The effects of toluene on animals are similar to those seen in humans. The main effect of toluene is on the brain and nervous system, but animals exposed to moderate or high levels of toluene also show harmful effects in their liver, kidneys, and lungs and impaired immune function. Animal studies do not indicate that toluene exposure results in reproductive effects.

Studies in workers and animals exposed to toluene generally indicate that toluene is not carcinogenic (cancer-causing). The International Agency for Research on Cancer determined that toluene is not classifiable as to its carcinogenicity in humans (Group 3). The U.S. EPA determined there is inadequate information to assess the carcinogenic potential of toluene. The American Conference of Governmental Industrial Hygienists determined that toluene is not classifiable as a human carcinogen (A4). The U.S. National Toxicology Program has not considered the carcinogenic potential of toluene.

How can Toluene affect children?

This section discusses potential health effects of toluene exposure in humans from when they’re first conceived to 18 years of age, and how you might protect against such effects.

Children may breathe air contaminated with toluene by family use of glues, paints, or cleaning solvents, or by accidents involving products containing toluene. Toluene vapors are heavier than air and since young children are closer to the ground or floor because of their height, they may breathe more toluene than adults during accidental exposures. Also, children have faster breathing rates than adults and may therefore breathe in more toluene. Older children and adolescents may be exposed to toluene if they breathe household products containing it to get "high". Nursing mothers who breathe toluene in workplace air may transfer some toluene in breast milk to their infants. Toluene is not stored in the body. Toluene in the body either rapidly leaves or is turned into less harmful chemicals. Thus, nursing mothers, who do not currently work in jobs with toluene and who do not deliberately breathe large amounts of toluene, are expected to transfer very little toluene in breast milk.

The effects of toluene on children have not been studied very much, but toluene is likely to produce the same types of effects on the brain and nervous system in children as it does in adults. Some older children and adolescents who have repeatedly breathed large amounts of toluene to get high have developed loss of muscle control, loss of memory, poor balance, and decreased mental abilities. Some of these changes may last for a long time after toluene has left the body. Young animals exposed to toluene have shown changes in behavior, hearing loss, and chemical changes in their brains.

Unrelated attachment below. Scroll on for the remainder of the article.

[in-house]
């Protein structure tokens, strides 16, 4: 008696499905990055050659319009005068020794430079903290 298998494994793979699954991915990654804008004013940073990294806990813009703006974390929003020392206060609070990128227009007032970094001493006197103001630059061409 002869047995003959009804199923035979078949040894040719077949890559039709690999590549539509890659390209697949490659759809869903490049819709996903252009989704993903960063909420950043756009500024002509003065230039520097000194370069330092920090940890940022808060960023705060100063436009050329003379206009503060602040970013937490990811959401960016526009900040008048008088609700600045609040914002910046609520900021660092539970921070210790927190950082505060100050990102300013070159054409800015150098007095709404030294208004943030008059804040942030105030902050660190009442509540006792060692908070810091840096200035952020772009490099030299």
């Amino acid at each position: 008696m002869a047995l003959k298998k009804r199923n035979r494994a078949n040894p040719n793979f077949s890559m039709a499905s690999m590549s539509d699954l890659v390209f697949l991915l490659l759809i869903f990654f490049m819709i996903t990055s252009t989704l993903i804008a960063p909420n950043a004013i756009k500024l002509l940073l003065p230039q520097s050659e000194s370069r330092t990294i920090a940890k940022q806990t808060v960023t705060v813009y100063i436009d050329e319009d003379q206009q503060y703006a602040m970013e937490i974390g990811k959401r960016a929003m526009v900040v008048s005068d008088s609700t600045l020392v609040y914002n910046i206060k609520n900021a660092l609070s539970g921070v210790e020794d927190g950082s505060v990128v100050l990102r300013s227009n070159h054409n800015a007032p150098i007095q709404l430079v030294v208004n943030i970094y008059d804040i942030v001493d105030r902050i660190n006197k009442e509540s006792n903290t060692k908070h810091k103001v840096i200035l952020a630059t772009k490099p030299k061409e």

Human fetuses and newborn babies may be more sensitive to toluene than adults, because their bodies may not be as able to turn toluene into less harmful chemicals. Some animal studies suggest that young animals might be more susceptible to toluene effects on health; however, shortly after birth, human babies begin to develop the ability to turn toluene into less harmful chemicals. By the time children are 1–3 years of age, they may be equal to adults in this ability.

Some mothers who breathed large amounts of toluene during pregnancy to get high have had children with birth defects, including retardation of mental abilities and growth. Results from animal studies have found similar effects in newborn animals that had mothers that breathed large amounts of toluene during pregnancy; however, when the animal mothers breathed small amounts of toluene during pregnancy, no birth defects were found in their newborn animals. When pregnant animals breathe small amounts of toluene during pregnancy, studies show that very little toluene reaches the developing fetus.

How can families reduce the risk of exposure to Toluene?

If your doctor finds that you have been exposed to significant amounts of toluene, ask whether your children or unborn baby might also be exposed. Your doctor might need to ask your state health department to investigate.

Toluene is a solvent that is used in making paints, paint thinners, fingernail polish, lacquers, adhesives, and rubber. Toluene is added to gasoline and is used in some printing and leather tanning processes. Follow instructions on product labels to minimize exposure to toluene. Families can reduce their risk of exposure to toluene by using consumer products containing the chemical (such as paints, glues, inks, and stain removers) in well-ventilated areas. When not in use, toluene-containing products should be tightly covered to prevent evaporation into the air. Household chemicals should be stored out of the reach of young children to prevent accidental poisonings. Storing items that contain toluene in the shed or an outside location may reduce exposure. Always store household chemicals in their original labeled containers. Never store household chemicals in containers that children would find attractive to eat or drink from, such as old soda bottles. Keep your Poison Control Center’s number next to the phone.